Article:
What Happens if Afghanistan Shuts Down the U.S. Drone Program There?

The Afghan government has suggested it might not allow American drones to continue operating after the troop draw-down.

drone april9 p.jpg

Protesters in Pakistan burn a model drone. Reuters

Nine days ago, I wrote a piece for Foreign Policy online, "We Can't Drone Our Way to Victory in Afghanistan," in which I detailed a range of host-nation rules that govern the behavior of U.S. military forces stationed in foreign countries.

Some governments are enthusiastic about the presence of American troops. For example, this week Australia celebrated the arrival of two hundred Marines, tasked with training and advising missions, to the port city of Darwin. Australian Defense Minister Stephen Smith declared, "One thing is absolutely sure and certain here today--you are very welcome."

Other governments grow weary of U.S. military presence and place constraining rules of engagement on its operations. A prime example is the the forthcoming U.S.-Afghan memorandum of understanding on night raids. In contrast to previous raids, the new terms will reportedly require operational approval in advance from Afghan judges and detainees to be held in Afghan prisons (where U.S. personnel may have access). According to Hamid Karzai's deputy national security adviser, "There will be some kind of support role by the United States, but we will be in charge of all dimensions of the operations."

In my piece, I raised an obvious, yet often overlooked, issue when considering and planning for the role of the U.S. military in Afghanistan beyond 2014: "The sovereign Afghan government holds the decisive veto power--and any U.S. officials who believe that President Hamid Karzai or his successor will give the United States carte blanche to use Afghanistan as a platform for CIA drone strikes or Special Forces raids into Pakistan will be sorely disappointed."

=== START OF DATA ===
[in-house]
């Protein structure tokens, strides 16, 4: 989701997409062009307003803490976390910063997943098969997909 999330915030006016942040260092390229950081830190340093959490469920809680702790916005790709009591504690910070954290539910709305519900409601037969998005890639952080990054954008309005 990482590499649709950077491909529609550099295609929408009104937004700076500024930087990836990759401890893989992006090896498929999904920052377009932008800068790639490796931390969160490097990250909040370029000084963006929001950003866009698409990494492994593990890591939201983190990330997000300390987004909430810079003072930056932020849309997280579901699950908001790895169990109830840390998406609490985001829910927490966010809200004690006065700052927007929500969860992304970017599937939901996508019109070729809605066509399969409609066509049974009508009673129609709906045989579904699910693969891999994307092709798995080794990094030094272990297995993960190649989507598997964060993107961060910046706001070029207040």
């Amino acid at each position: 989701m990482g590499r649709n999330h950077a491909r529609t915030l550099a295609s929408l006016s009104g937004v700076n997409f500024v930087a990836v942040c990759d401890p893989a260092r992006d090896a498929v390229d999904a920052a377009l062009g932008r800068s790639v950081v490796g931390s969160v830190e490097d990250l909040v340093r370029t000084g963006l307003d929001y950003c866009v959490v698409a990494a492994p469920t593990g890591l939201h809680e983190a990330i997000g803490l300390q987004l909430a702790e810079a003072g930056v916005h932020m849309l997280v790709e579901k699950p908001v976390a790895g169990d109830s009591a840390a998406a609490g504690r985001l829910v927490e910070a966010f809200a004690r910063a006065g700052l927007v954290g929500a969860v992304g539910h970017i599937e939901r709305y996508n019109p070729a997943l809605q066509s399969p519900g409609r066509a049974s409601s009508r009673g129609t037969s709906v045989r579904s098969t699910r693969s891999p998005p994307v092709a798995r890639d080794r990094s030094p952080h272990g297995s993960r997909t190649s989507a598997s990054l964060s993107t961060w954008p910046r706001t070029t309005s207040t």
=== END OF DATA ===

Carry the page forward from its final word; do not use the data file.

Yesterday, Al Jazeera interviewed Afghan Foreign Minister Zalmay Rasool on the prospect of U.S. drone strikes after 2014. He responded:

"Afghan soil will not be used against any country in the region. The presence of the remaining forces in Afghanistan is for training, equipping and securing Afghanistan's security. It has been mentioned, it is going to be mentioned, that this force is not for use against any neighbors in the region."

The Afghan government's final decision on whether to permit U.S. drone strikes and/or special operations raids could change several times over the next twenty months. If Rasool's statement becomes official Afghan policy, however, it will be extremely difficult for the United States to sustain drone strikes against suspected al-Qaeda and Taliban militants in Pakistan in the future.

This shift could have serious consequences for CIA drone operations. It is hard to envision the Pakistani government re-permitting drone strikes from its territory. Last summer, Pakistan evicted the remaining U.S. personnel from Shamsi Airbase in the Balochistan province, where drones were based since as early as 2006. In recent months, the prime minister, foreign minister, and a parliamentary committee on national security have repeatedly condemned U.S. drone strikes as violations of Pakistani sovereignty.

Presented by

Micah Zenko is a Fellow in the Center for Preventive Action at the Council on Foreign Relations, and author of Between Threats and War: U.S. Discrete Military Operations in the Post-Cold War World. He writes regularly at Politics, Power, and Preventative Action.

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